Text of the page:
UN Human Rights Chief Makes First Visit to Burkina Faso


The United Nations’ human rights chief has called for increased efforts to protect the vulnerable in Burkina Faso’s growing conflict with Islamist militants. Rights groups say Burkina Faso has struggled to uphold human rights during its long-running conflict with armed groups linked to Islamic State and al-Qaida.

Michelle Bachelet, the United Nations high commissioner for human rights, held a press conference in Ouagadougou Wednesday at the end of a three-day visit to Burkina Faso. It was the first time a U.N. human rights chief had visited the country. Her office said in October it was setting up a presence in the country to support the government.

Bachelet noted the "challenging context," of a six-year conflict with armed groups linked to al-Qaida, the Islamic State group and local banditry. She cited allegations of summary executions, abductions, forced disappearances and sexual violence by violent extremist groups, local defense groups, national security and defense forces, among others.

A woman who escaped the unrest told VOA earlier this year about how her husband was abducted one night from an internally displaced persons camp close to the town of Ouahigouya.

Asked who took her husband, she said, “I don't know if they were volunteers or security, but I know they weren't terrorists.” She added, “The only thing I want right now is to be sure that nothing will happen to me and my family. The message I have for the government is to make sure that we stay alive, where we are now.”

Burkinabe authorities did not respond to a request for an interview on this abduction.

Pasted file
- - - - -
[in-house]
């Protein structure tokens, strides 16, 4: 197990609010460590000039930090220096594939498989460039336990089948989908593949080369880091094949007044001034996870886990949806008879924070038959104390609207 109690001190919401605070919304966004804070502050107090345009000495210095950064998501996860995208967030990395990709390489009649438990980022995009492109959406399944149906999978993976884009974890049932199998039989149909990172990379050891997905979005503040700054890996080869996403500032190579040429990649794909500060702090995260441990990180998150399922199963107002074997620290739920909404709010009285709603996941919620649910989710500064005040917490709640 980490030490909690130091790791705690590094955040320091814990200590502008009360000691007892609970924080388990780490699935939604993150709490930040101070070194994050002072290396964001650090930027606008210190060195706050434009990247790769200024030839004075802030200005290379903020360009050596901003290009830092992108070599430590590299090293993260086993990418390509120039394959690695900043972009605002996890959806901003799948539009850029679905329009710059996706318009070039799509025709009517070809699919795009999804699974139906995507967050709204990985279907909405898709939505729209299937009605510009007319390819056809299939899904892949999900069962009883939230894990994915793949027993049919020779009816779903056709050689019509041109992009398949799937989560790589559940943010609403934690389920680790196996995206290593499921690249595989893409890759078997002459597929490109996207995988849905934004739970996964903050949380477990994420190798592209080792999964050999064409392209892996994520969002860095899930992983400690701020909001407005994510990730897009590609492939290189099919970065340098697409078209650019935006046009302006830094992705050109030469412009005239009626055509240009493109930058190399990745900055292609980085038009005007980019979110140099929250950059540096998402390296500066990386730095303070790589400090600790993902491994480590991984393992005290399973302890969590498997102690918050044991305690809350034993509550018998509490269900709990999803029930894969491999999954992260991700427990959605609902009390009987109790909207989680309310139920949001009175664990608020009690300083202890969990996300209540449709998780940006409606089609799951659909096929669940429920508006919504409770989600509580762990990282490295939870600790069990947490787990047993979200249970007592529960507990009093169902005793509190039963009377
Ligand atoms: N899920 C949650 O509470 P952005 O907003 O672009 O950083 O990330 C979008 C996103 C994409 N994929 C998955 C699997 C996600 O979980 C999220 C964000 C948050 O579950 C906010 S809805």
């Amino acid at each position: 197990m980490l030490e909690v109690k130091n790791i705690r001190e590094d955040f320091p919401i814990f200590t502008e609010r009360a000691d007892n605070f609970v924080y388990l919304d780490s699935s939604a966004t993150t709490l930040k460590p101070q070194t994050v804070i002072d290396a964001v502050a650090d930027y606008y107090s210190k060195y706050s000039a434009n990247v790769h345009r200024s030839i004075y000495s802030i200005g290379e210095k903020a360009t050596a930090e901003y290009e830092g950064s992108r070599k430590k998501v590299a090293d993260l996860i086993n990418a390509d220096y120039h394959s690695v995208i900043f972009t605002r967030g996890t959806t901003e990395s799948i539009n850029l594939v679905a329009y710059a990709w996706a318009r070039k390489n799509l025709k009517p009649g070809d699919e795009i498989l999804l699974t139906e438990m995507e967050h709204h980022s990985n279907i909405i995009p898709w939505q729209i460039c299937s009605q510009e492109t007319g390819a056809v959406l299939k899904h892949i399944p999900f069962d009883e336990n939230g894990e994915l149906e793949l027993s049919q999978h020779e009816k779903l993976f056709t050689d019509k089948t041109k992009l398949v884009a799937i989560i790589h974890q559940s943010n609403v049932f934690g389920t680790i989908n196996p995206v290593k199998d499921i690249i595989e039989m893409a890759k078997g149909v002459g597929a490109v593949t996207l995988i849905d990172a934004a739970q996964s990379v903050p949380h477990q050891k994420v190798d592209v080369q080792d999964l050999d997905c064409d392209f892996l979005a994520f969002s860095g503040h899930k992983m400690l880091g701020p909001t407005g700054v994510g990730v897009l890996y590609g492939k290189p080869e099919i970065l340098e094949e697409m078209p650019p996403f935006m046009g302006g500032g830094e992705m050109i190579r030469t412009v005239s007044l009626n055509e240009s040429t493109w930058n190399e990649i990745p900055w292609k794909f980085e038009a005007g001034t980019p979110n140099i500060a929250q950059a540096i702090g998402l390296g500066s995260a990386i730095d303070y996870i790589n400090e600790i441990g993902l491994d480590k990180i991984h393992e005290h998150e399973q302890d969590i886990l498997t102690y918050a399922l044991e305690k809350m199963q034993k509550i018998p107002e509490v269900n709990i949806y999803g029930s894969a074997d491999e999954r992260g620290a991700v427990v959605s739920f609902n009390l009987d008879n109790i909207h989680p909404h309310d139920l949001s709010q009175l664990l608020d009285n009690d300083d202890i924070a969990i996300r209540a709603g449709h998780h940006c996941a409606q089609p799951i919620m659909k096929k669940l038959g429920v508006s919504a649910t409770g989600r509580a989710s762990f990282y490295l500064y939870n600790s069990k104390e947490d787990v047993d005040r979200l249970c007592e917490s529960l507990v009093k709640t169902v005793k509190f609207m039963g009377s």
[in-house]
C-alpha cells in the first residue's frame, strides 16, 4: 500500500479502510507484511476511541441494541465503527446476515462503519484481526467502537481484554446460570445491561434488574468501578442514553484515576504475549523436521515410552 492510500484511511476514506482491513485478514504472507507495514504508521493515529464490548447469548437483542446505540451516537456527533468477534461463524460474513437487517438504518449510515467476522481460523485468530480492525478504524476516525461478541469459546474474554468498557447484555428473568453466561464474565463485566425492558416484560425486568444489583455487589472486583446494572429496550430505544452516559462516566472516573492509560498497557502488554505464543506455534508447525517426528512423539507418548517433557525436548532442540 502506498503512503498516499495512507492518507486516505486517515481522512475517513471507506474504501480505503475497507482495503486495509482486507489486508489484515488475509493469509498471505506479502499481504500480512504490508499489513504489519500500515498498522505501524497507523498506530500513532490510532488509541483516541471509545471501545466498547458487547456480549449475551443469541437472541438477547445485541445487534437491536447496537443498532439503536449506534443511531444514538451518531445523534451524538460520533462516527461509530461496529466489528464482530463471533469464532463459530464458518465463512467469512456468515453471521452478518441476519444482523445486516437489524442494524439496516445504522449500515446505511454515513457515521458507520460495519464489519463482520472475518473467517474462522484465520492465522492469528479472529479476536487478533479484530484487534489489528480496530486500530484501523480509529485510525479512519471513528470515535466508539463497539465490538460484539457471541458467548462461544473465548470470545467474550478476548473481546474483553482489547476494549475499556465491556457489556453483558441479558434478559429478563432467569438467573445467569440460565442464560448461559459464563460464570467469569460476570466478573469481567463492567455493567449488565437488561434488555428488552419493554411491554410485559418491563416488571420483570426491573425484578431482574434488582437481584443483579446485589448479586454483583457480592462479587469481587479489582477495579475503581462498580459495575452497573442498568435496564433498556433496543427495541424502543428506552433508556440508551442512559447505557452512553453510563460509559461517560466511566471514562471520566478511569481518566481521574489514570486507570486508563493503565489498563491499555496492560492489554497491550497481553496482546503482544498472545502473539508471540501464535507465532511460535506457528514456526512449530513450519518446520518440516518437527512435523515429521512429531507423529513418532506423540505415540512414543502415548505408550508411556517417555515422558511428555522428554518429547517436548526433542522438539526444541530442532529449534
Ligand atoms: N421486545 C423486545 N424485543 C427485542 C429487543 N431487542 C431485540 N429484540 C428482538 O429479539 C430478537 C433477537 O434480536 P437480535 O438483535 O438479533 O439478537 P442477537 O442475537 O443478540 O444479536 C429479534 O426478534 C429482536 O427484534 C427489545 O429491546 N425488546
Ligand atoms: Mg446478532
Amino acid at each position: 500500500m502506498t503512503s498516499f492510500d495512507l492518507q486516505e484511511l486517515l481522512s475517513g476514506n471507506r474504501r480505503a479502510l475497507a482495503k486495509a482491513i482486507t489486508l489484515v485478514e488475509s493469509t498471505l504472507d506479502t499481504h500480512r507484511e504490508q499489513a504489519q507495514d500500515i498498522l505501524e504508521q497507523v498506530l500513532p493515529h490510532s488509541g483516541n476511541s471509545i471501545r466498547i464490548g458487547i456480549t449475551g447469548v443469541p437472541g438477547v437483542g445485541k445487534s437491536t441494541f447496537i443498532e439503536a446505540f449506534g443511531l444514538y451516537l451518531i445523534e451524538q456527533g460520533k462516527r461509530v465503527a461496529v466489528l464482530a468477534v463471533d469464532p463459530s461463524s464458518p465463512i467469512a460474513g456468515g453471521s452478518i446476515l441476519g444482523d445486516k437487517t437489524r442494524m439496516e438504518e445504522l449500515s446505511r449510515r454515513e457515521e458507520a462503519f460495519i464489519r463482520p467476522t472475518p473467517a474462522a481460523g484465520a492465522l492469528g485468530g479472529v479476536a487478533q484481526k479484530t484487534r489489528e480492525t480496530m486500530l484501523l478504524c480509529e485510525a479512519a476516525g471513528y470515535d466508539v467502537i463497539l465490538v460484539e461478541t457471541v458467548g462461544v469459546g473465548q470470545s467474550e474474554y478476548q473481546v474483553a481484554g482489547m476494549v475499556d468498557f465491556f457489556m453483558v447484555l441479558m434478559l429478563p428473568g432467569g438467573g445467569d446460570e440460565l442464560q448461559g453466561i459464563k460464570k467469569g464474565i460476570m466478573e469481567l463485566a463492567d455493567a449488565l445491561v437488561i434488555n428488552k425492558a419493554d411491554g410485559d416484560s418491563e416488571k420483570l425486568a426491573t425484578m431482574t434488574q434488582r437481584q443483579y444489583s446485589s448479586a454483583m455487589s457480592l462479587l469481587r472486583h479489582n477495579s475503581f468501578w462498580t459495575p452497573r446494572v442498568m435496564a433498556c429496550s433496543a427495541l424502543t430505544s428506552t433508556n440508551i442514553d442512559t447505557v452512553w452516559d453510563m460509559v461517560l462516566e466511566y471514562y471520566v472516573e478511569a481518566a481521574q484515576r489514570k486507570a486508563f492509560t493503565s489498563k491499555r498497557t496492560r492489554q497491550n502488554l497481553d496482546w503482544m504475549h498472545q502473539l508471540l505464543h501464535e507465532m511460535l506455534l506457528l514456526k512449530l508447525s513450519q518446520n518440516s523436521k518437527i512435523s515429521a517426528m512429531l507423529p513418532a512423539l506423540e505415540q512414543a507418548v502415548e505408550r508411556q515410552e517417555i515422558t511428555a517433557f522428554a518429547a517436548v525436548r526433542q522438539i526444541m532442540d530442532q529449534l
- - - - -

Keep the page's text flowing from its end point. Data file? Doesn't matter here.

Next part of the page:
Rights groups have said that extrajudicial killings and forced disappearances by security forces are widespread in Burkina Faso, with hundreds of families having lost relatives

Asked what the new U.N. human rights office could do to prevent attacks on the civilian population, Bachelet said this.

“We believe that these attacks must stop immediately. Those attacks against the population and the population must be protected … And today with the civil society groups they said justice is important. That is why we have said to the government that all perpetrators be brought to justice,” she said.

So far, no one in Burkina Faso has been convicted of extrajudicial killings against civilians.

Daouda Diallo runs the Collective Against Impunity and the Stigmatization of Communities, a Burkinabe human rights group.

He told VOA it is important to respect the commitments of Burkina Faso at the regional and international levels because it has signed up to the universal declaration of human rights.

Most human rights abuses, however, are being carried out by armed groups, not security forces. Ousmane Diallo a researcher on Burkina Faso for Amnesty International says “the Islamic State in the Greater Sahara has willfully targeted civilians and committed mass atrocities against them. I think one of the most symbolic cases was the attack on Solhan in June 2021.”

At the beginning of June, Burkina Faso saw its worst terrorist attack on civilians since the conflict with armed groups linked to al-Qaida and Islamic State started. At least 138 people were killed in the village of Solhan.

Source: Voice of America

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